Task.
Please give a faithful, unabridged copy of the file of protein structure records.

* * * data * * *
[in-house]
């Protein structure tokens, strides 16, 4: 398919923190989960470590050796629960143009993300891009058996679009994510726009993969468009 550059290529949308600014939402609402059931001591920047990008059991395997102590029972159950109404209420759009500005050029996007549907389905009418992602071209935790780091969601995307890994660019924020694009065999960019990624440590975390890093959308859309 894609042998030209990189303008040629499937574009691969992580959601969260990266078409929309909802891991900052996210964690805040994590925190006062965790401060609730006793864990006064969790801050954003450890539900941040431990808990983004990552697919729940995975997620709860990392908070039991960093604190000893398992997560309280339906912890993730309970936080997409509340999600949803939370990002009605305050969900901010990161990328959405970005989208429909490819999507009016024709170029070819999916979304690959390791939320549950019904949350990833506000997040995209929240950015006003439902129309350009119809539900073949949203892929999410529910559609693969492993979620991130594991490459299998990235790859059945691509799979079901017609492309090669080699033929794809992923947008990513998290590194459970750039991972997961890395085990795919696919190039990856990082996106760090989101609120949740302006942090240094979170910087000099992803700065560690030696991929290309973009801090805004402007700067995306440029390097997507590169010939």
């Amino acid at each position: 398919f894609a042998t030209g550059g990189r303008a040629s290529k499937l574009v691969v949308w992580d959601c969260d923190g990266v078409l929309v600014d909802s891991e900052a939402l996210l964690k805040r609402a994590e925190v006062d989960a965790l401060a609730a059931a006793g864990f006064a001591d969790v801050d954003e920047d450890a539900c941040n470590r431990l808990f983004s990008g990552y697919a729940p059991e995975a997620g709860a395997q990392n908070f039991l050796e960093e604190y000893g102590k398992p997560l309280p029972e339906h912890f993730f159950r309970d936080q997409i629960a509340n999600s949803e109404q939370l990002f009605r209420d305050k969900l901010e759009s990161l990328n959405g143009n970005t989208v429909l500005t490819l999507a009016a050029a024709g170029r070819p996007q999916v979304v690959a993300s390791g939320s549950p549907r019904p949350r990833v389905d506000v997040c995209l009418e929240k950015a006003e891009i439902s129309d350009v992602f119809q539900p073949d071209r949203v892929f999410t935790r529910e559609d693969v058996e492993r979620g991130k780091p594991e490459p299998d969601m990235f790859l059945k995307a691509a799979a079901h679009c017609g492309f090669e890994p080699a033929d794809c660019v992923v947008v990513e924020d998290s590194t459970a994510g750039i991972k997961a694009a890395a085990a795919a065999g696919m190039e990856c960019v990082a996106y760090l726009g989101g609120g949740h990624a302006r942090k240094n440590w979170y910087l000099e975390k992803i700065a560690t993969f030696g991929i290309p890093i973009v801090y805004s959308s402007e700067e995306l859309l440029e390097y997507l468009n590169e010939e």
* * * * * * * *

[in-house]
């Protein structure tokens, strides 16, 4: 398919923190989960470590050796629960143009993300891009058996679009994510726009993969468009 550059290529949308600014939402609402059931001591920047990008059991395997102590029972159950109404209420759009500005050029996007549907389905009418992602071209935790780091969601995307890994660019924020694009065999960019990624440590975390890093959308859309 894609042998030209990189303008040629499937574009691969992580959601969260990266078409929309909802891991900052996210964690805040994590925190006062965790401060609730006793864990006064969790801050954003450890539900941040431990808990983004990552697919729940995975997620709860990392908070039991960093604190000893398992997560309280339906912890993730309970936080997409509340999600949803939370990002009605305050969900901010990161990328959405970005989208429909490819999507009016024709170029070819999916979304690959390791939320549950019904949350990833506000997040995209929240950015006003439902129309350009119809539900073949949203892929999410529910559609693969492993979620991130594991490459299998990235790859059945691509799979079901017609492309090669080699033929794809992923947008990513998290590194459970750039991972997961890395085990795919696919190039990856990082996106760090989101609120949740302006942090240094979170910087000099992803700065560690030696991929290309973009801090805004402007700067995306440029390097997507590169010939």
């Amino acid at each position: 398919f894609a042998t030209g550059g990189r303008a040629s290529k499937l574009v691969v949308w992580d959601c969260d923190g990266v078409l929309v600014d909802s891991e900052a939402l996210l964690k805040r609402a994590e925190v006062d989960a965790l401060a609730a059931a006793g864990f006064a001591d969790v801050d954003e920047d450890a539900c941040n470590r431990l808990f983004s990008g990552y697919a729940p059991e995975a997620g709860a395997q990392n908070f039991l050796e960093e604190y000893g102590k398992p997560l309280p029972e339906h912890f993730f159950r309970d936080q997409i629960a509340n999600s949803e109404q939370l990002f009605r209420d305050k969900l901010e759009s990161l990328n959405g143009n970005t989208v429909l500005t490819l999507a009016a050029a024709g170029r070819p996007q999916v979304v690959a993300s390791g939320s549950p549907r019904p949350r990833v389905d506000v997040c995209l009418e929240k950015a006003e891009i439902s129309d350009v992602f119809q539900p073949d071209r949203v892929f999410t935790r529910e559609d693969v058996e492993r979620g991130k780091p594991e490459p299998d969601m990235f790859l059945k995307a691509a799979a079901h679009c017609g492309f090669e890994p080699a033929d794809c660019v992923v947008v990513e924020d998290s590194t459970a994510g750039i991972k997961a694009a890395a085990a795919a065999g696919m190039e990856c960019v990082a996106y760090l726009g989101g609120g949740h990624a302006r942090k240094n440590w979170y910087l000099e975390k992803i700065a560690t993969f030696g991929i290309p890093i973009v801090y805004s959308s402007e700067e995306l859309l440029e390097y997507l468009n590169e010939e």